Monthly Archives: March 2017


Packing the kitchen is generally the most time consuming and requires the greatest skill.?? Glass cracks and breaks quite easily, so here are some techniques the professionals utilize to avoid damages.


The novice packer almost never uses enough packing paper.?? As with all packing, make sure the box is full and nothing can rattle or roll.?? Even if you have to fill half the box with crinkled packing paper, make sure the box is full.?? A box that is partially full is inherently weaker and could collapse in on itself.?? The contents of half full boxes will bounce around and cause breakage.


The best packing advice is to wrap everything with plenty of packing paper, and to pack tightly all the way to the top of the box.?? Seal with tape and label the contents.


3.1 cu. ft. boxes can be used for pots, pans, and small appliances.


Use 1.5 cu. ft. boxes and dish packs for all breakables.?? Stemware should be rolled in a sheet of packing paper and packed vertically.?? Do not pack glass on its side.?? Glass is much stronger on its end.?? Wrap each piece of glassware with a full sheet of paper.


Plates should be well wrapped, and packed on end.


Silverware and utensils should be wrapped in paper bundles and taped to prevent movement.


Knives should be wrapped in paper, taped, and then rolled in a piece of cardboard.?? Crinkled paper should be placed in the sharp end of the knife pack.


Sharp knives that are improperly packed can cut through the box and injure someone.?? I have seen sharp knives sticking out of boxes, and yes, good men have sustained injuries.?? You just don???t expect a dagger jutting out the side of a moving box.


The contents of the fridge should be packed in a cooler.?? The fridge must be empty in order to be moved.?? This is a good time to clean out your fridge and throw out what you don???t want anymore.?? The coolers can be the last items loaded on the truck and the first to come off.


Being that the kitchen is the hardest room to pack up in a typical home, people often request a partial pack job.?? You can hire the professional packers to box up just your kitchen, if you choose.


Bathrooms are the easiest rooms in the house to pack due to their small size.?? The main concern with the bathrooms is mixing up little items and the contents of the containers spilling out.?? Some of your bathroom items should already be packed in your priority box, labeled for immediate use at your new home.


Towels and toilet paper can be packed in 3.1 cu. ft. boxes.


Wrap small items in packing paper to prevent them from getting mixed up.?? For example, bobbie pins can be wrapped and taped to keep them together.


Make sure all lids are on securely.?? If you have a product that could spill out or leak, put it in a ziplock bag.


Cleaning supplies need extra care.?? If the lid does not seal tight it is better to throw it out than for it to spill on your clothes boxes.?? Wrap all glass bottles with paper.?? Keep all containers upright.


Label each box with ???This side up,??? with an arrow.?? The boxes should be sealed with tape and labeled which bathroom it goes in at the new house.


It???s always a good idea to pack a fresh set of sheets in one of your priority boxes.?? Making up your beds is one of the last things you will be doing on move day.?? Don???t waste time searching through countless boxes for fresh linens.?? This is especially true if you have children.?? Putting baby to sleep is one of the big accomplishments of the first day in your new home.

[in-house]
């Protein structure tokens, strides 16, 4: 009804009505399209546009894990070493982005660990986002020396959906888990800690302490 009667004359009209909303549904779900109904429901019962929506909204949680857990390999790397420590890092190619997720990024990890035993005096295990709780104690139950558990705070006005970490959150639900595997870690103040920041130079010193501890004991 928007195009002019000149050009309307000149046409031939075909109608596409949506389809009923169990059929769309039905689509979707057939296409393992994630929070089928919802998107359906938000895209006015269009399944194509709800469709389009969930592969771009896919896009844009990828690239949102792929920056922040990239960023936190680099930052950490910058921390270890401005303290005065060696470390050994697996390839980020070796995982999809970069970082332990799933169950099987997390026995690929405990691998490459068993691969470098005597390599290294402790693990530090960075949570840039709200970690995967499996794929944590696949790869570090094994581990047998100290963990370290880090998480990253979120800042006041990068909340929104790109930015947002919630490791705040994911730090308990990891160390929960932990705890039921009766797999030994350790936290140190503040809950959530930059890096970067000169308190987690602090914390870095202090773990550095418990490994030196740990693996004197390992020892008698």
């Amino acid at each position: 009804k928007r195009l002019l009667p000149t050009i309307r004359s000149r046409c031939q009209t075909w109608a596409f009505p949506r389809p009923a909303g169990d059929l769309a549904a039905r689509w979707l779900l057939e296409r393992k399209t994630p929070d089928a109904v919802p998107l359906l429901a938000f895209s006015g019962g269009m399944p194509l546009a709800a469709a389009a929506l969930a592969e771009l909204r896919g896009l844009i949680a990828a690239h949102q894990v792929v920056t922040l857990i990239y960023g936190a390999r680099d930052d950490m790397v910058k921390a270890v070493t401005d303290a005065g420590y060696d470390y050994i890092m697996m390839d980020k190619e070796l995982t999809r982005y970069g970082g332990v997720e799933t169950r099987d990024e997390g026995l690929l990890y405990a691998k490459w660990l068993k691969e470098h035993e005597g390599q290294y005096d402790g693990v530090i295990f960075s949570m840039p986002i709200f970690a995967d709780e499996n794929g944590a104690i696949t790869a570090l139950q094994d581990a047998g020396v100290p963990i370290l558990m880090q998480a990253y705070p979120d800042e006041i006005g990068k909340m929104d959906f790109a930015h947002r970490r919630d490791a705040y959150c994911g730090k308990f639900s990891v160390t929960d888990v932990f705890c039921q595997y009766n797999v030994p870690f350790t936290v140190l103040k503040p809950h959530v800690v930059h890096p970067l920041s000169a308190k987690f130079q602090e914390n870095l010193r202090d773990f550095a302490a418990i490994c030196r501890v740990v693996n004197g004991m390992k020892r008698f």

Packing up a bedroom is fairly easy.?? Clothes are placed in large boxes and require no bubble wrap or any extra packing care.?? The only danger your clothes face is from an accidental bleach spill or getting wrinkled.


All hanging clothes should be packed in a wardrobe box.?? Install the metal rod and hang your clothes up.


Folded clothes should be packed in a 3.1 cu. ft. box.


Dress shoes should be wrapped in packing paper, unless you have the original shoe box it came in.?? I have always been surprised at how many people hold onto their old shoe boxes.


Most moving companies will let you leave clothes in your dressers and chest of drawers, but armoires and hi-boys must be emptied before your move.


You must pack all papers, letters, photographs, perfume, and makeup bottles.?? Only fabric can remain in a dresser or chest of drawers.?? Check with your moving company, some require that everything be emptied.


All boxes should be labeled with which bedroom it came from and sealed with tape.?? Voila, your bedroom is packed!


Living rooms are relatively easy to pack.?? Sofa, love seat, coffee table, end tables, and television do not require any packing to begin with.?? The entertainment center must be emptied and contents packed.?? Lamps, pictures, and knick knacks, etcetera, must be packed as well.


All the toys and games in the game room must be boxed.?? Books that are on shelves, video games, and photo albums must be packed as well.


Pictures and wall decor must be boxed before the movers arrive.?? Although some movers will move large (over 18 inches) pictures and mirrors by wrapping them in a moving pad on move day.?? While this can save a great deal of money on large picture/mirror boxes, the proper way is to box each large picture/mirror into a picture box.


Small pictures (less than 18 inches) can be packed back to back in a 3.1 cu. ft. box.?? Make sure to wrap them with plenty of packing paper or bubble wrap.


Box small lamps and lamp shades separately.


Box up DVD player, DVR, video game console, and other components by wrapping with bubble wrap and packing paper.


Books, photo albums, dvd???s and cd???s should be packed in 1.5 cu. ft. book boxes.


Wrap breakable decor and knick knacks with extra care.


Games and toys seldom require packing paper or bubble wrap.


All in all, the living room is fairly straightforward when it comes to packing